4 394463 3 Chicago, IL msa IL 0.9739560 0.9768094 0.9796032 0.9810988 0.9813994
5 394514 4 Dallas, TX msa TX 0.9917648 0.9959621 0.9986395 1.0000000 0.9989899
6 394692 5 Houston, TX msa TX 0.9770657 0.9790790 0.9807165 0.9819711 0.9818681
The dataset is sorted by population. It tracks the sale-to-price ratio, which indicates whether the final sell price is higher or lower than the listing price since March 2018.
Sale-to-list Ratio Trends Visualization
Usually, the clean-up is the first step to bringing the data into a clean stage. However, data clean-up analysis is an iterative process. As we gain more understanding of the data, we may need a second or third round of data cleaning.
Before analyzing the real estate market, choosing a region is important. San Jose, my current city, will be my focus. The analysis will begin by filtering location and examining sale-to-list ratio trends.
The sale-to-list ratio is not an indicator of housing price increase, but it can be used to measure market interest and the possibility of a bidding war.
df <- df |> filter(RegionName == "San Jose, CA") |> pivot_longer( cols = starts_with("X"), names_to = "date", values_to = "sale_to_list_ratio", values_drop_na = TRUE ) ggplot(data = df, aes(x=date, y=sale_to_list_ratio)) + geom_point() + geom_line(group = 1)
Reasons behind the housing bidding war
The visualization above clearly shows exactly how crazy the market was during 2017–2018; this aligned with my observation of the housing market in the Bay Area. Then, the sale-to-list ratio suddenly dropped to less than 1 toward the end of 2018. Then, it became stable in 2019–2020.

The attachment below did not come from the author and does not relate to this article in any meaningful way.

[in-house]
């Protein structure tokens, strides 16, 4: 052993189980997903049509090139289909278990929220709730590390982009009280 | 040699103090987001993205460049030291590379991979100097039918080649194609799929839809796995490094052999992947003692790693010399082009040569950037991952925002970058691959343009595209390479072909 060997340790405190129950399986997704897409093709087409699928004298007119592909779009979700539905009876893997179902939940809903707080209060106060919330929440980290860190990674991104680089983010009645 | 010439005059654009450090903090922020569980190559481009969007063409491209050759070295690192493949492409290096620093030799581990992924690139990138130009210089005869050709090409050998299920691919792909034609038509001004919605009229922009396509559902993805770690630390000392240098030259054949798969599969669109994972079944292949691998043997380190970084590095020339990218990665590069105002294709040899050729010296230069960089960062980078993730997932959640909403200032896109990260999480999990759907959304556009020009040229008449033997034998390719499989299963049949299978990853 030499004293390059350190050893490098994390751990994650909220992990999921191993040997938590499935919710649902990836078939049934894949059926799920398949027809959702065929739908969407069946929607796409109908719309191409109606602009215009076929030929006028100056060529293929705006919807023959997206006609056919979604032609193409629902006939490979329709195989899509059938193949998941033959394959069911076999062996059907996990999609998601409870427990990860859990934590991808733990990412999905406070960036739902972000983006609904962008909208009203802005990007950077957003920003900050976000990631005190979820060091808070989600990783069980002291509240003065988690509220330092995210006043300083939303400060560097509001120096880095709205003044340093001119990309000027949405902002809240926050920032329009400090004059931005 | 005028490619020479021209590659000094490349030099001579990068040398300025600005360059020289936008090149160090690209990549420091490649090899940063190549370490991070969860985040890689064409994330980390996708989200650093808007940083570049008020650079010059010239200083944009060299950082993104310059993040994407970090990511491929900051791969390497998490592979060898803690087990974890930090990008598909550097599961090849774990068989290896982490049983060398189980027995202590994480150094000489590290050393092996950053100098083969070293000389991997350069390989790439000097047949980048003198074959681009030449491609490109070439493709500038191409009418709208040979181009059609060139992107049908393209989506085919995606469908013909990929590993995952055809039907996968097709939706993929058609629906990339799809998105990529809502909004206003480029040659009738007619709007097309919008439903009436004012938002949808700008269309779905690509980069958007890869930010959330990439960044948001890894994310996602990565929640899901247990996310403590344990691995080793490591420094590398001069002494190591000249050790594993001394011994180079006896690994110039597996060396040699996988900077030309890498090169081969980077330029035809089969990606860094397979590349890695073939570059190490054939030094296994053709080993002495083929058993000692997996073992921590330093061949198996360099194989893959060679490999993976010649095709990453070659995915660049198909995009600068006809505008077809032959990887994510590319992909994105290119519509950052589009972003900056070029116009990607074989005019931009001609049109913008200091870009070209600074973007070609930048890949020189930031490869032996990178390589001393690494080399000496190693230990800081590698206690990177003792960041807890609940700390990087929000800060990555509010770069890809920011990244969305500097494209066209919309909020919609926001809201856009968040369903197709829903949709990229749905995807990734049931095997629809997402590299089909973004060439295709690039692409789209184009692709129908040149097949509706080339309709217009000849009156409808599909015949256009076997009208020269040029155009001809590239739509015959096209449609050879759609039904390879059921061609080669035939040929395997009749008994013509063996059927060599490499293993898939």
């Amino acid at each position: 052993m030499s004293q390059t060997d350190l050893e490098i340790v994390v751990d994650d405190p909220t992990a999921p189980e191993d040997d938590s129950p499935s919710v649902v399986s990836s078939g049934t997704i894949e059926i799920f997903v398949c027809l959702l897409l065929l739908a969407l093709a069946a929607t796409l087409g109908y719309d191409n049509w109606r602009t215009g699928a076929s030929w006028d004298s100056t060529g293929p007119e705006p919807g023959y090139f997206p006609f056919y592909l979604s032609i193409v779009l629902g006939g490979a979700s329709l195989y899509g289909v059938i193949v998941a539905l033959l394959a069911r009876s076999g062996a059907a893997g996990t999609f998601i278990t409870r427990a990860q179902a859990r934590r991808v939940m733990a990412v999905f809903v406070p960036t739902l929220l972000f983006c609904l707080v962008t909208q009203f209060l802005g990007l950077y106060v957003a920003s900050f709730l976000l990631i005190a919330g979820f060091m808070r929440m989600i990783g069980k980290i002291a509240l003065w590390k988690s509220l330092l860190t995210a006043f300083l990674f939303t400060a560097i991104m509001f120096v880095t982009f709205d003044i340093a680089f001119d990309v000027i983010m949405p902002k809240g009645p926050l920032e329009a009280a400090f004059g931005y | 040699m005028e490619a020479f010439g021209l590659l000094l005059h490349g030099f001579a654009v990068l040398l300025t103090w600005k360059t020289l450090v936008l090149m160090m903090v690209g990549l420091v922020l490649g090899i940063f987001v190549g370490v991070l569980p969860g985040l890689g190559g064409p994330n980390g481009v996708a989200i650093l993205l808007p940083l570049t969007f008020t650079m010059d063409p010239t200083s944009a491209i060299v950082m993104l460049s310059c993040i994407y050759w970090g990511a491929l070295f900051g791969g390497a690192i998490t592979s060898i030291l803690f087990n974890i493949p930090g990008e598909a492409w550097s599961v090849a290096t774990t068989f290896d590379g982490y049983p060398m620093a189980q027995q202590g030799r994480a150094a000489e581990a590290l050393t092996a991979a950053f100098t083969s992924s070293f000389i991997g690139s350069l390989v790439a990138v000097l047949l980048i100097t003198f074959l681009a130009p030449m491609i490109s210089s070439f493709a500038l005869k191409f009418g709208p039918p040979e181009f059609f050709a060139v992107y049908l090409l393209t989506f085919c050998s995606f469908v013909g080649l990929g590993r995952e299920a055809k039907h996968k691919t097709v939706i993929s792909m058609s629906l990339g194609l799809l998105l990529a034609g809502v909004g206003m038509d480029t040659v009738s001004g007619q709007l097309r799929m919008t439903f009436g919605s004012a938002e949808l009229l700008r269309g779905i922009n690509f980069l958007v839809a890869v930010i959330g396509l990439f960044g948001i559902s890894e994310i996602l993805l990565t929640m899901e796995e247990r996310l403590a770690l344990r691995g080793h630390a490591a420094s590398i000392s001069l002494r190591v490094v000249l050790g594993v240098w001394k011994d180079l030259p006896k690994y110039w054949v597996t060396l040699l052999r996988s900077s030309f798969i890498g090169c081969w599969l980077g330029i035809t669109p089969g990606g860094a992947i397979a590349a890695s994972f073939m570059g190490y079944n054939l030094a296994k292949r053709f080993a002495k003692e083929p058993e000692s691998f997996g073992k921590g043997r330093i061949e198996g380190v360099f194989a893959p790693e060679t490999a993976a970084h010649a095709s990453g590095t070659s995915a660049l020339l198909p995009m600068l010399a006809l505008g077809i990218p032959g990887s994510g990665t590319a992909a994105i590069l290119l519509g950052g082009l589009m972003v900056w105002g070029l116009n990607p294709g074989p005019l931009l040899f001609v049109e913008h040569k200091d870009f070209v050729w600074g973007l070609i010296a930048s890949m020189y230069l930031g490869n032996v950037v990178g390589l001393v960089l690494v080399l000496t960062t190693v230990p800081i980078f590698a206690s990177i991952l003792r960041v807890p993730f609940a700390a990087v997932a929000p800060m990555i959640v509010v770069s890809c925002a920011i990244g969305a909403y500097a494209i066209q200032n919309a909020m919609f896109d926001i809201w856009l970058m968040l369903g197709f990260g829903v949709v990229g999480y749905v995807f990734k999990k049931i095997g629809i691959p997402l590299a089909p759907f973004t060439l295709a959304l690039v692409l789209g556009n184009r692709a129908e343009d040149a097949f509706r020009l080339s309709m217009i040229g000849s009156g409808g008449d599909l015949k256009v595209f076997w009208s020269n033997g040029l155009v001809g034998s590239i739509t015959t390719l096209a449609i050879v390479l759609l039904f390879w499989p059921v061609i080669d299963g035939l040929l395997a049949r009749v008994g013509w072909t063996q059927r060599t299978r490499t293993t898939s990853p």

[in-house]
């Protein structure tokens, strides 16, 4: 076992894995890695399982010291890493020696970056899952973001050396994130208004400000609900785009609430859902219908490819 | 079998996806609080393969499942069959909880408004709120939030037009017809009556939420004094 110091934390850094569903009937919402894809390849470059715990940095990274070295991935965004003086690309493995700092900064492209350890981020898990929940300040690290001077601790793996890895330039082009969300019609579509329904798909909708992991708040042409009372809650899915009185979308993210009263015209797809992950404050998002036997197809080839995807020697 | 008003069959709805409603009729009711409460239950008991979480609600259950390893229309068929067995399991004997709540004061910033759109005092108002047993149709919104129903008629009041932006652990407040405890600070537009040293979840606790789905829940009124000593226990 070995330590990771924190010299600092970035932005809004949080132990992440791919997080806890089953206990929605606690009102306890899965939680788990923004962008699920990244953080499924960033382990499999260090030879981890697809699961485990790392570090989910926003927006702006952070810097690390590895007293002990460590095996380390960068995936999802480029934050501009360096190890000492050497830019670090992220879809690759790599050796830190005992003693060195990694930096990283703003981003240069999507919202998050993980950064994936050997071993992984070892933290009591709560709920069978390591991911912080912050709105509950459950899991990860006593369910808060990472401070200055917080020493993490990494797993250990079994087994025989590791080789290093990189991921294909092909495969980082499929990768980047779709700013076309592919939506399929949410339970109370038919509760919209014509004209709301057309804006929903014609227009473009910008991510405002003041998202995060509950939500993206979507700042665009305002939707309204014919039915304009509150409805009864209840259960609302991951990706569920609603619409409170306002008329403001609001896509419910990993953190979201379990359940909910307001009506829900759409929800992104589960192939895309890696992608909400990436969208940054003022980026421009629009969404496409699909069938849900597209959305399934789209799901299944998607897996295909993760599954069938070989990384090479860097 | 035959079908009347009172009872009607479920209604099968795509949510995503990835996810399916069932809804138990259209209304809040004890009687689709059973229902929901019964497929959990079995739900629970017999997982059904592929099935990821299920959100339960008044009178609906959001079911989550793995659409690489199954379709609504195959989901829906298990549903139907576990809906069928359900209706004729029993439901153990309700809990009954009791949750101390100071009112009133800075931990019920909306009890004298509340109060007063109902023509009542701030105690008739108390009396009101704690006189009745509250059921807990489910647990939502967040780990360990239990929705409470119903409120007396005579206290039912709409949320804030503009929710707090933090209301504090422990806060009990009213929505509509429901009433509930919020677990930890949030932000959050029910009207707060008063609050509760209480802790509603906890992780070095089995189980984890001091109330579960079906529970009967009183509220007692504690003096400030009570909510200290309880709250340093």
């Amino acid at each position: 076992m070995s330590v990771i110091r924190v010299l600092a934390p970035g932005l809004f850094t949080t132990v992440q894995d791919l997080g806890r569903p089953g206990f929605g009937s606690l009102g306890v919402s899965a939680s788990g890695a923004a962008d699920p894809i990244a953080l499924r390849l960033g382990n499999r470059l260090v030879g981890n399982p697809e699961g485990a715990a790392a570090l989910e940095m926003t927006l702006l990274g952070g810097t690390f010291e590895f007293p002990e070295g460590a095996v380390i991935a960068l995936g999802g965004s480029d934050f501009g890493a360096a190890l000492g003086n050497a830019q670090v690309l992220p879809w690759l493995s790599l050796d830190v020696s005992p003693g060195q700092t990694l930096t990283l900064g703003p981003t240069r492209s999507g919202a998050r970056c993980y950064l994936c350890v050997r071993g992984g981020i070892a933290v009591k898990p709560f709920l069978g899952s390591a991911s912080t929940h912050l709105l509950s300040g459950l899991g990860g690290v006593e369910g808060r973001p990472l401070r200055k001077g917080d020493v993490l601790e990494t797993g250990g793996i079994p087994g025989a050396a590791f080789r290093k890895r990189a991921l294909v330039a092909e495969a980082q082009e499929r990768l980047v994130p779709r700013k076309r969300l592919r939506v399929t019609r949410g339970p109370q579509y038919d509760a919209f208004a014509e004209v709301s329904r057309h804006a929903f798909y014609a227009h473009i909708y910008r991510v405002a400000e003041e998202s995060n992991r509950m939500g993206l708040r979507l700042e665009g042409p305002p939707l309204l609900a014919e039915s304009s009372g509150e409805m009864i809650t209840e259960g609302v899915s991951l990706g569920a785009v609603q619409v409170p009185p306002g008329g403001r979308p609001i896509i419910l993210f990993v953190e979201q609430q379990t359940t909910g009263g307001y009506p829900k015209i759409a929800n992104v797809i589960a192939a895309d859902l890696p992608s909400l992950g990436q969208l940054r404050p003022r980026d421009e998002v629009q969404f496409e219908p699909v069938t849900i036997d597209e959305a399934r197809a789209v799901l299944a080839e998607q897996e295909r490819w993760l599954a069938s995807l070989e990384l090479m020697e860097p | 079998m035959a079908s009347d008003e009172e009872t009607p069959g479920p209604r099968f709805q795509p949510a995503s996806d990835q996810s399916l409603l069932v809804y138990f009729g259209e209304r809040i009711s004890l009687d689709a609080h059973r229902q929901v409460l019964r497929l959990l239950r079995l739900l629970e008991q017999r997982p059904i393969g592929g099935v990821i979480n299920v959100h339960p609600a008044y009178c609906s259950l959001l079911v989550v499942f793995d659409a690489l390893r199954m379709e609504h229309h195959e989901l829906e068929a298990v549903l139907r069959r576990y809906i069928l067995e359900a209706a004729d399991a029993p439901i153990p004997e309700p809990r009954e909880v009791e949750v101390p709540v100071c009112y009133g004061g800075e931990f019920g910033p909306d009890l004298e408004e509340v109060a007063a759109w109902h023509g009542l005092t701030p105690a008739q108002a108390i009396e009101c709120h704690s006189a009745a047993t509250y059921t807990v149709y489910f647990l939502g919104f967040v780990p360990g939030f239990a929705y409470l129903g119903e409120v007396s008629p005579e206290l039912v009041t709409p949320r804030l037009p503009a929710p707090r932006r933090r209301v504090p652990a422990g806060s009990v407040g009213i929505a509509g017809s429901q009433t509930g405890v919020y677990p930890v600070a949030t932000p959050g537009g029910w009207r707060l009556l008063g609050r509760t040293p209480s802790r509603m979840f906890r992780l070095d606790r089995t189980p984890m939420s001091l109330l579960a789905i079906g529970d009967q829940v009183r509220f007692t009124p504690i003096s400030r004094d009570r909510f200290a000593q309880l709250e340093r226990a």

With low-interest rates, limited inventory, and work-from-home needs, the bidding war resumed in 2021 until the stock market bear market at the end of 2022.
What is the reason for the sale-to-list being over 1 again in the last 3 years? One hypothesis I had earlier is the stock market. We saw the AI concepts pushing the stock market to an all-time high. People in the Bay Area compensate on the stock market more than other cities. We need to plot the stock market price in the same plot to prove that.
We can download the QQQ monthly close price from Yahoo, then use a similar way to read into R and normalize the price to a similar sale-to-list ratio. The stock price is not the main reason for the 2017–2018 increase, but it seems we have a stronger correlation since 2020, but not from 2017–2018.
We can further check data starting from 2019; the correlation is 0.596. However, if we include 2018, it is only 0.0045. You can iterate on this process by continuing to pull the data and explore more interesting findings.
Exploratory Data Analysis (EDA) is essential for gaining insights into data. A solid process and various tools can greatly aid data professionals, including data engineers, data scientists, and data analysts. EDA forms the foundation for any type of data work and this article aims to provide insights for starting EDA on your next project.
I hope my stories are helpful to you.